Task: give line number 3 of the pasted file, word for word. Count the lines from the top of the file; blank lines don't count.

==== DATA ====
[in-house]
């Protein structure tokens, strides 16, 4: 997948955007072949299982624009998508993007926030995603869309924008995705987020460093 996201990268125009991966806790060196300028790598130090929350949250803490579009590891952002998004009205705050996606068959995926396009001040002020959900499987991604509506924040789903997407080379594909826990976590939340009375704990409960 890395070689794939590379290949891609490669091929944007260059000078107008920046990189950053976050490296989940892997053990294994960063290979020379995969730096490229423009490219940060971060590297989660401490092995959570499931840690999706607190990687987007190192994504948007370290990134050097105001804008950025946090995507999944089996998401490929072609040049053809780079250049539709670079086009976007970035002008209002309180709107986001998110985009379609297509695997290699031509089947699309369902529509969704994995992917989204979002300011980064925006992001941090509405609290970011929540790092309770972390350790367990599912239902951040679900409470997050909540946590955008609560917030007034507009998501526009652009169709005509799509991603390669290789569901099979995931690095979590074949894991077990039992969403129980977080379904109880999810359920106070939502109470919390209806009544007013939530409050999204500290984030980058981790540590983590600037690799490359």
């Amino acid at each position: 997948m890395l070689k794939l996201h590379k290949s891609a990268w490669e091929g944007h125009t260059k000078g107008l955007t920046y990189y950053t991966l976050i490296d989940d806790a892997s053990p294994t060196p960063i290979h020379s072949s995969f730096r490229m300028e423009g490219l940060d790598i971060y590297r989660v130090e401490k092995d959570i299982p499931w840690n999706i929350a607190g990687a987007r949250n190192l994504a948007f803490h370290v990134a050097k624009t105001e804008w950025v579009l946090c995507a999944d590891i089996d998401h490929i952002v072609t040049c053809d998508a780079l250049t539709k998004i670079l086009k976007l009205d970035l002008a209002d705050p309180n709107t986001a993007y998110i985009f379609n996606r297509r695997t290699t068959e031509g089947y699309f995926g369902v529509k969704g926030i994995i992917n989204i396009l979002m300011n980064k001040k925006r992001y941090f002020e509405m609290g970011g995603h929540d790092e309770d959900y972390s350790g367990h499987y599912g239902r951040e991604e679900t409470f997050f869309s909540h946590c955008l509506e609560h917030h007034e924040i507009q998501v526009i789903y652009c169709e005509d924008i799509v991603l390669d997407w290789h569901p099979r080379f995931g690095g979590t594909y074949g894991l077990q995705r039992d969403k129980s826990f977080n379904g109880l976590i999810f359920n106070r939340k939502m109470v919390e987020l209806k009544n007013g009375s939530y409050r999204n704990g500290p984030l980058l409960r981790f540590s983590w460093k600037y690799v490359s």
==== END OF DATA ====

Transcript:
């Amino acid at each position: 997948m890395l070689k794939l996201h590379k290949s891609a990268w490669e091929g944007h125009t260059k000078g107008l955007t920046y990189y950053t991966l976050i490296d989940d806790a892997s053990p294994t060196p960063i290979h020379s072949s995969f730096r490229m300028e423009g490219l940060d790598i971060y590297r989660v130090e401490k092995d959570i299982p499931w840690n999706i929350a607190g990687a987007r949250n190192l994504a948007f803490h370290v990134a050097k624009t105001e804008w950025v579009l946090c995507a999944d590891i089996d998401h490929i952002v072609t040049c053809d998508a780079l250049t539709k998004i670079l086009k976007l009205d970035l002008a209002d705050p309180n709107t986001a993007y998110i985009f379609n996606r297509r695997t290699t068959e031509g089947y699309f995926g369902v529509k969704g926030i994995i992917n989204i396009l979002m300011n980064k001040k925006r992001y941090f002020e509405m609290g970011g995603h929540d790092e309770d959900y972390s350790g367990h499987y599912g239902r951040e991604e679900t409470f997050f869309s909540h946590c955008l509506e609560h917030h007034e924040i507009q998501v526009i789903y652009c169709e005509d924008i799509v991603l390669d997407w290789h569901p099979r080379f995931g690095g979590t594909y074949g894991l077990q995705r039992d969403k129980s826990f977080n379904g109880l976590i999810f359920n106070r939340k939502m109470v919390e987020l209806k009544n007013g009375s939530y409050r999204n704990g500290p984030l980058l409960r981790f540590s983590w460093k600037y690799v490359s």